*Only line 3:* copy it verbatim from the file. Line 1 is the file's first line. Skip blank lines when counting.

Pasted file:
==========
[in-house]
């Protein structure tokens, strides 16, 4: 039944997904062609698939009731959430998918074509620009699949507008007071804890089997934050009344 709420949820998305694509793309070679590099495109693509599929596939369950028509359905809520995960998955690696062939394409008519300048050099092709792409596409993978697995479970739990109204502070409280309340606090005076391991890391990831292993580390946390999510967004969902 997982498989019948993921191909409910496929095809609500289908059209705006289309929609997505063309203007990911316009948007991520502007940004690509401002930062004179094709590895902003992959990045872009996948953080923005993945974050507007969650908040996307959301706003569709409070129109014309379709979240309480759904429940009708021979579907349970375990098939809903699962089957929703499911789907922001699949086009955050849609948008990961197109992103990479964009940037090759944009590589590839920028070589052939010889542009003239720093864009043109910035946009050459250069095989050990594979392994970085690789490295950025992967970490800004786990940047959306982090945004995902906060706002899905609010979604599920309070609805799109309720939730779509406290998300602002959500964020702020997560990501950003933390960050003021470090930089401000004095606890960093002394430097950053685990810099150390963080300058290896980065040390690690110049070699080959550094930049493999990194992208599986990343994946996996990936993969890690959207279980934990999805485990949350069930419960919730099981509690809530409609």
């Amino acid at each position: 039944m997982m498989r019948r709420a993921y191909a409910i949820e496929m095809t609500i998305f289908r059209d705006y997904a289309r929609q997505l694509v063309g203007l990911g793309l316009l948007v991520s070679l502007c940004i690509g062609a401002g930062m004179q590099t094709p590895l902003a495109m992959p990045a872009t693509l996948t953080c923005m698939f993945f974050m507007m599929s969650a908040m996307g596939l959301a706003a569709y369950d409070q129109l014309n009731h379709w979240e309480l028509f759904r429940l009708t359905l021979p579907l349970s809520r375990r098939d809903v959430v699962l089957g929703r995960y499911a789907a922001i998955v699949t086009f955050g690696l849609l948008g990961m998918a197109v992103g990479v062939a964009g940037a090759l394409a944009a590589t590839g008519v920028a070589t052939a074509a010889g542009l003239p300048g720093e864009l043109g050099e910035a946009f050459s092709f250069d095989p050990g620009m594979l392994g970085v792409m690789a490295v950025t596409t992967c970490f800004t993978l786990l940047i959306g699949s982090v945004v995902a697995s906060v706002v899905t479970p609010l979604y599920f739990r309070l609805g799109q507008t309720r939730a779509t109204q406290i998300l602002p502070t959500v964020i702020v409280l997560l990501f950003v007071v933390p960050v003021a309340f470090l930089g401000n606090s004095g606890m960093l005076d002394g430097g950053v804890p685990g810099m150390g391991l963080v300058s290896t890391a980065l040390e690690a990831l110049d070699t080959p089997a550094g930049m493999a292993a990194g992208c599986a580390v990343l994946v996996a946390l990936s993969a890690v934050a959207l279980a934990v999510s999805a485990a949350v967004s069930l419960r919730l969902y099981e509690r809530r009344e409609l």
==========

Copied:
């Amino acid at each position: 039944m997982m498989r019948r709420a993921y191909a409910i949820e496929m095809t609500i998305f289908r059209d705006y997904a289309r929609q997505l694509v063309g203007l990911g793309l316009l948007v991520s070679l502007c940004i690509g062609a401002g930062m004179q590099t094709p590895l902003a495109m992959p990045a872009t693509l996948t953080c923005m698939f993945f974050m507007m599929s969650a908040m996307g596939l959301a706003a569709y369950d409070q129109l014309n009731h379709w979240e309480l028509f759904r429940l009708t359905l021979p579907l349970s809520r375990r098939d809903v959430v699962l089957g929703r995960y499911a789907a922001i998955v699949t086009f955050g690696l849609l948008g990961m998918a197109v992103g990479v062939a964009g940037a090759l394409a944009a590589t590839g008519v920028a070589t052939a074509a010889g542009l003239p300048g720093e864009l043109g050099e910035a946009f050459s092709f250069d095989p050990g620009m594979l392994g970085v792409m690789a490295v950025t596409t992967c970490f800004t993978l786990l940047i959306g699949s982090v945004v995902a697995s906060v706002v899905t479970p609010l979604y599920f739990r309070l609805g799109q507008t309720r939730a779509t109204q406290i998300l602002p502070t959500v964020i702020v409280l997560l990501f950003v007071v933390p960050v003021a309340f470090l930089g401000n606090s004095g606890m960093l005076d002394g430097g950053v804890p685990g810099m150390g391991l963080v300058s290896t890391a980065l040390e690690a990831l110049d070699t080959p089997a550094g930049m493999a292993a990194g992208c599986a580390v990343l994946v996996a946390l990936s993969a890690v934050a959207l279980a934990v999510s999805a485990a949350v967004s069930l419960r919730l969902y099981e509690r809530r009344e409609l």